By Phillip Frankford
I’ve heard it said that the mark of a good story teller is the ability to take the listener or reader on a roller coaster ride of emotions. He or she will abruptly lead the way from the highest of highs to the lowest of lows in a way that leaves us hanging on every word. We rush quickly down the story’s trail to reach the next horizon where we will stand and behold the picturesque landscape of the next chapter for but a moment, and then once again we find ourselves rushing off toward the next horizon. We hasten our way to the journey’s end and then joy at the end of the journey and the story’s conflict is resolved. Yet we are also sad that our trail has reached its destination so soon. Maybe that’s why we love the outdoors. Every adventure is another story and we have to know the ending, and when it ends we are sad that it is over. As with stories the ones that we seem to remember the best and enjoy the most are the ones that take us on a wild ride of highs and lows.
The gentle southerly breeze on the right side of my face was unusually warm for Dec. 14. As I walked in for what would be my final hunt of the 2013 shotgun season I reflected on the fall. I had killed a doe with my bow and arrow. I’m new enough to archery hunting that any deer is still a trophy to me. Shotgun season was something of a disappointment. I missed two shots, the only real shot opportunities that I’d had in several days of hunting. Yet I had still enjoyed my time afield, some with family and friends, and some with just the companionship of a firearm that comes easily to my shoulder. My expectations for this hunt were low as I was going to a stand for an evening sit, and natural deer movement during daylight hours was practically non-existent here at the end of the second shotgun season.
It was about two o’clock when I crossed the barbed wire fence skirting the west edge of the hardwood timber where I had a stand. I had entered the timber and began to sneak as quietly as possible to the south towards a ladder stand near a small pond in some open timber. As I crossed the last rise before reaching the stand I flushed several deer. I put the gun to my shoulder, but had no good shots and chose not to take a marginal one and spook them even worse. Hopefully one might come back as they didn’t scent me, and were alerted by sound only.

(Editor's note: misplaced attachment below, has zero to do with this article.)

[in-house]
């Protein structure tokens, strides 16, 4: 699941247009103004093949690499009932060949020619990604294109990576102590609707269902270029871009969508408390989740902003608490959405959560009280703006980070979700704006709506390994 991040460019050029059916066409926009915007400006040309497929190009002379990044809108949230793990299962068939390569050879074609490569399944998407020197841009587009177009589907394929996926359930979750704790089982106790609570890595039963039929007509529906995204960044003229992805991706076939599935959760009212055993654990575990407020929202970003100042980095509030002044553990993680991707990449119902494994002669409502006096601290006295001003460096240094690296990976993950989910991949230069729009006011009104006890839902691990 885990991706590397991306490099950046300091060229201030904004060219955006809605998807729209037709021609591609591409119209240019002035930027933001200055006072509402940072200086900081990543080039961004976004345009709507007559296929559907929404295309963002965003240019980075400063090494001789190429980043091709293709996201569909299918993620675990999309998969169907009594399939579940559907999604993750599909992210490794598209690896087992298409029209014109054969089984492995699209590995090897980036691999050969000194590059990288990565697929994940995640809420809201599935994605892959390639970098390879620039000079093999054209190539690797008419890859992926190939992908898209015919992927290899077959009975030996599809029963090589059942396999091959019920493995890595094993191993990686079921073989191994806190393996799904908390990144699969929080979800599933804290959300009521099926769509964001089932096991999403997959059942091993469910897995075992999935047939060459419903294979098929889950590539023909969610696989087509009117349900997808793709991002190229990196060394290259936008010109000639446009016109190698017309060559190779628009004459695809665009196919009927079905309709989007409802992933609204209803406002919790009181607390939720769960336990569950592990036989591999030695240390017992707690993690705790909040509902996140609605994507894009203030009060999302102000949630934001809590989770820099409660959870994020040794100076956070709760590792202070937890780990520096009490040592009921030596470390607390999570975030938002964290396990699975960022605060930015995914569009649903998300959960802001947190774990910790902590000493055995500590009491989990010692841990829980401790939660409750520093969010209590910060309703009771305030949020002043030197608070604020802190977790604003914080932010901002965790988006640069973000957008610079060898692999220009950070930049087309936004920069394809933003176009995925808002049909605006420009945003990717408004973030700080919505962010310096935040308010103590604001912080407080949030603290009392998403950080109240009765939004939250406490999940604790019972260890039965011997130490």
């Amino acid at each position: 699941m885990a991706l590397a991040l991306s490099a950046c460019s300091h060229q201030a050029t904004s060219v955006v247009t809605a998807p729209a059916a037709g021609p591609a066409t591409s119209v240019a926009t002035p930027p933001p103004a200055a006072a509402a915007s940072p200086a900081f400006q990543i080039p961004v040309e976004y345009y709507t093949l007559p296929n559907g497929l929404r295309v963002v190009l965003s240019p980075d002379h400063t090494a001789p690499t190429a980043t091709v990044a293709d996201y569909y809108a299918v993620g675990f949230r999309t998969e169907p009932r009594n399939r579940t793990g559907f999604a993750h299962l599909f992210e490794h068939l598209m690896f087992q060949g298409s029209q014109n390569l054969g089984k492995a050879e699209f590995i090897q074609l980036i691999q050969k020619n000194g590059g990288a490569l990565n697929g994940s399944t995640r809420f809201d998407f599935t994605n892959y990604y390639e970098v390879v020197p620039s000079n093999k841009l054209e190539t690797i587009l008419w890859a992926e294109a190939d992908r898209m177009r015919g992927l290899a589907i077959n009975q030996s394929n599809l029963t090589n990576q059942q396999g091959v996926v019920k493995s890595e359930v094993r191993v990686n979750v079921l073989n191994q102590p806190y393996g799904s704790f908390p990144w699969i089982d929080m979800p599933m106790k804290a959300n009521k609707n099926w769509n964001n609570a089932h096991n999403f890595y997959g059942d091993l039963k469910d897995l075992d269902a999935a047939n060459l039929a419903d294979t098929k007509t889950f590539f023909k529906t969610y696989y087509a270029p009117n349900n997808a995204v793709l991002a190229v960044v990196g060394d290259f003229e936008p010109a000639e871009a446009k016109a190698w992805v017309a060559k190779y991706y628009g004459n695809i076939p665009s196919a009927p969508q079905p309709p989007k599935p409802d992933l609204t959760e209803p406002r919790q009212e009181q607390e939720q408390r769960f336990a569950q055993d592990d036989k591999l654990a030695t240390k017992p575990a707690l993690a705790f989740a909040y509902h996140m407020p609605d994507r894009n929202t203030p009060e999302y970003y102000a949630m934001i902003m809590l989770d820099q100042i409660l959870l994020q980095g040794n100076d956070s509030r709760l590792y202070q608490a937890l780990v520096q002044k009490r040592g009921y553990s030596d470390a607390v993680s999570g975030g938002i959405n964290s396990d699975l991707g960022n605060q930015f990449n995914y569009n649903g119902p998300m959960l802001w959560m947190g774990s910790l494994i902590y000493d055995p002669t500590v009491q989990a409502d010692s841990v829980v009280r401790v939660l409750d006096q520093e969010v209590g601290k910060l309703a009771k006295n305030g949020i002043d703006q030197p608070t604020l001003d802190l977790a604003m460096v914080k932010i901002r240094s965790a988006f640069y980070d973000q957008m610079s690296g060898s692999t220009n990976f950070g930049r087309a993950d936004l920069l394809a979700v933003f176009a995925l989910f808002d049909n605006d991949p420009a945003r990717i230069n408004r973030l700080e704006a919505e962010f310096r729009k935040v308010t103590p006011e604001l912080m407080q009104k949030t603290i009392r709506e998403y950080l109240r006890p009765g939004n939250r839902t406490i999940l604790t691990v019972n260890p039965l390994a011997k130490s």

A few minutes later I was seated in the stand south wind in my face enjoying the smell of the forest on an unseasonably warm day watching a squirrel in his never ending effort to store up acorns for the winter. The otherwise natural sounds of the forest were interrupted regularly by some farm activity taking place off to the south that involved a lot of banging metal. Lost in a world of reflection I was interrupted by movement caught by my peripheral vision off to the east. Closer inspection revealed part of an antler sticking out of from beside a giant oak tree. My pulse began immediately to increase and I was launched into what would be a brief roller coaster ride that would become the story of this buck.
I could only get a good look at him by leaning forward or back, and felt there was no way he could get out from behind the tree without my seeing him, so I waited at the ready for him to step out, but couldn’t really see him. After a few minutes I leaned forward again to make sure he was still there and he was gone. I didn’t imagine him, he had really been there. I gave a few blasts on my deer call, and in an instant he was back. Off to the north east, moving my direction head up at attention.